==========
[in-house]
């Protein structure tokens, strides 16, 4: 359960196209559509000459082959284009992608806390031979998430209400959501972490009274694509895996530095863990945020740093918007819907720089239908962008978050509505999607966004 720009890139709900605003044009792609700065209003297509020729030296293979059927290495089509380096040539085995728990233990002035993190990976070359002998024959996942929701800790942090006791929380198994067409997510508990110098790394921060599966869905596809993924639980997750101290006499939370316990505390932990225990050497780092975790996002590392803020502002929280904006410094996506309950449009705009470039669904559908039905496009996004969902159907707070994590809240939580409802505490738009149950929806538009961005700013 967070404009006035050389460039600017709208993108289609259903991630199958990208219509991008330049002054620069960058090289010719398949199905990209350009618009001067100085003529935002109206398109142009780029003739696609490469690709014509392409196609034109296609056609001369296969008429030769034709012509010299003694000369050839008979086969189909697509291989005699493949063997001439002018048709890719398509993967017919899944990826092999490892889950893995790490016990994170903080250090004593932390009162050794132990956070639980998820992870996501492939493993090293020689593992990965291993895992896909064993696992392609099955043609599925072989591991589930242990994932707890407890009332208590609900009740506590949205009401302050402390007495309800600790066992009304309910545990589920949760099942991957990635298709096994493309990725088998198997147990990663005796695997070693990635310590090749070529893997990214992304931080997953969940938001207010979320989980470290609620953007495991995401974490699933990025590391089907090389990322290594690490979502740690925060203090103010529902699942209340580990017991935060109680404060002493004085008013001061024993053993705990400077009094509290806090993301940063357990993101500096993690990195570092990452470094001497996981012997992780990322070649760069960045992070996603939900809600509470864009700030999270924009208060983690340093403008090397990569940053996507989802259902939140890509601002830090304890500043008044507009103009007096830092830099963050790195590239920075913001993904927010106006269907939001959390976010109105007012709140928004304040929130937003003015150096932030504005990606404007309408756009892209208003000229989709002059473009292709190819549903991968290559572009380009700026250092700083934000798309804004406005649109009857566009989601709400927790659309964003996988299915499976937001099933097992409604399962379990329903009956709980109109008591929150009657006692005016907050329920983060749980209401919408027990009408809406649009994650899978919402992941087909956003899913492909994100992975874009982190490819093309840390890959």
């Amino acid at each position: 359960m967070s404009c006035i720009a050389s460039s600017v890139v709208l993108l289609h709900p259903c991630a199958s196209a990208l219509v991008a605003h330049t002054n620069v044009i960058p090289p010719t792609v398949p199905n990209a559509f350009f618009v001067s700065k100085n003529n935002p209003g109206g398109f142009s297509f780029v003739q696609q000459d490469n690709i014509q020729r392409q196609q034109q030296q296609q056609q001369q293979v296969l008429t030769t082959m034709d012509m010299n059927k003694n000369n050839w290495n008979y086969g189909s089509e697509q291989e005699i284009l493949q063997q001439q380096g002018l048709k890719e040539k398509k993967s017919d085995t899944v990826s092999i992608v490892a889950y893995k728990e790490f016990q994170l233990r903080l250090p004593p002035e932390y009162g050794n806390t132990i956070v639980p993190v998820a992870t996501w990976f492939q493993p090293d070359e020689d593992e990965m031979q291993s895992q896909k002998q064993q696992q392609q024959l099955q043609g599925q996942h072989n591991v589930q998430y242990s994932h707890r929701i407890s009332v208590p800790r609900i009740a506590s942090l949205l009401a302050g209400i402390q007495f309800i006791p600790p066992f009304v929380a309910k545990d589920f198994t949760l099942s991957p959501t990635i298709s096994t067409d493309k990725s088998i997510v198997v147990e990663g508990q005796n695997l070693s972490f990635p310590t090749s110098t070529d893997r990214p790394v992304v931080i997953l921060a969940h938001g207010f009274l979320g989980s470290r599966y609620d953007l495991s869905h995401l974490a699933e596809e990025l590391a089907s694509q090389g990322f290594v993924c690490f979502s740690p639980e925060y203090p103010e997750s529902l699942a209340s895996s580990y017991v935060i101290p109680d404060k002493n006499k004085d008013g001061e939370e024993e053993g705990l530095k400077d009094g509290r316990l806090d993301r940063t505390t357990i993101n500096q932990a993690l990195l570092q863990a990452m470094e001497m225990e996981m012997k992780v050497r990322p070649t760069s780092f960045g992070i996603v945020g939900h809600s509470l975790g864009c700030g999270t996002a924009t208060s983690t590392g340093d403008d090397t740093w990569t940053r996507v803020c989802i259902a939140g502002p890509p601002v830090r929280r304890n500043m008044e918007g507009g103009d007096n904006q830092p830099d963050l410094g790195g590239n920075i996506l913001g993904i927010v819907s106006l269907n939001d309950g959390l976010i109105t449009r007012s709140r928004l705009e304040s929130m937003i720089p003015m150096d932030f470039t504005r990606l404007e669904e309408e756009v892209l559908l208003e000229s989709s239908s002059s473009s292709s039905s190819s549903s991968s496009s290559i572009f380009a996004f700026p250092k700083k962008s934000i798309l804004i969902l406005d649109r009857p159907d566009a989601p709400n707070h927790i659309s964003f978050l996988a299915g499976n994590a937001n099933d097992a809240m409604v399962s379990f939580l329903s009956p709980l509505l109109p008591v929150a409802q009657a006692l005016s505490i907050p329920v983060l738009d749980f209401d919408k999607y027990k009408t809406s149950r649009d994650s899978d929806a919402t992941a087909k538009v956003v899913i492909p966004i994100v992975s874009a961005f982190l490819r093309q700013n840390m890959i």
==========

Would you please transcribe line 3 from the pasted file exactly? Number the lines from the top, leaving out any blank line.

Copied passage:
């Amino acid at each position: 359960m967070s404009c006035i720009a050389s460039s600017v890139v709208l993108l289609h709900p259903c991630a199958s196209a990208l219509v991008a605003h330049t002054n620069v044009i960058p090289p010719t792609v398949p199905n990209a559509f350009f618009v001067s700065k100085n003529n935002p209003g109206g398109f142009s297509f780029v003739q696609q000459d490469n690709i014509q020729r392409q196609q034109q030296q296609q056609q001369q293979v296969l008429t030769t082959m034709d012509m010299n059927k003694n000369n050839w290495n008979y086969g189909s089509e697509q291989e005699i284009l493949q063997q001439q380096g002018l048709k890719e040539k398509k993967s017919d085995t899944v990826s092999i992608v490892a889950y893995k728990e790490f016990q994170l233990r903080l250090p004593p002035e932390y009162g050794n806390t132990i956070v639980p993190v998820a992870t996501w990976f492939q493993p090293d070359e020689d593992e990965m031979q291993s895992q896909k002998q064993q696992q392609q024959l099955q043609g599925q996942h072989n591991v589930q998430y242990s994932h707890r929701i407890s009332v208590p800790r609900i009740a506590s942090l949205l009401a302050g209400i402390q007495f309800i006791p600790p066992f009304v929380a309910k545990d589920f198994t949760l099942s991957p959501t990635i298709s096994t067409d493309k990725s088998i997510v198997v147990e990663g508990q005796n695997l070693s972490f990635p310590t090749s110098t070529d893997r990214p790394v992304v931080i997953l921060a969940h938001g207010f009274l979320g989980s470290r599966y609620d953007l495991s869905h995401l974490a699933e596809e990025l590391a089907s694509q090389g990322f290594v993924c690490f979502s740690p639980e925060y203090p103010e997750s529902l699942a209340s895996s580990y017991v935060i101290p109680d404060k002493n006499k004085d008013g001061e939370e024993e053993g705990l530095k400077d009094g509290r316990l806090d993301r940063t505390t357990i993101n500096q932990a993690l990195l570092q863990a990452m470094e001497m225990e996981m012997k992780v050497r990322p070649t760069s780092f960045g992070i996603v945020g939900h809600s509470l975790g864009c700030g999270t996002a924009t208060s983690t590392g340093d403008d090397t740093w990569t940053r996507v803020c989802i259902a939140g502002p890509p601002v830090r929280r304890n500043m008044e918007g507009g103009d007096n904006q830092p830099d963050l410094g790195g590239n920075i996506l913001g993904i927010v819907s106006l269907n939001d309950g959390l976010i109105t449009r007012s709140r928004l705009e304040s929130m937003i720089p003015m150096d932030f470039t504005r990606l404007e669904e309408e756009v892209l559908l208003e000229s989709s239908s002059s473009s292709s039905s190819s549903s991968s496009s290559i572009f380009a996004f700026p250092k700083k962008s934000i798309l804004i969902l406005d649109r009857p159907d566009a989601p709400n707070h927790i659309s964003f978050l996988a299915g499976n994590a937001n099933d097992a809240m409604v399962s379990f939580l329903s009956p709980l509505l109109p008591v929150a409802q009657a006692l005016s505490i907050p329920v983060l738009d749980f209401d919408k999607y027990k009408t809406s149950r649009d994650s899978d929806a919402t992941a087909k538009v956003v899913i492909p966004i994100v992975s874009a961005f982190l490819r093309q700013n840390m890959i």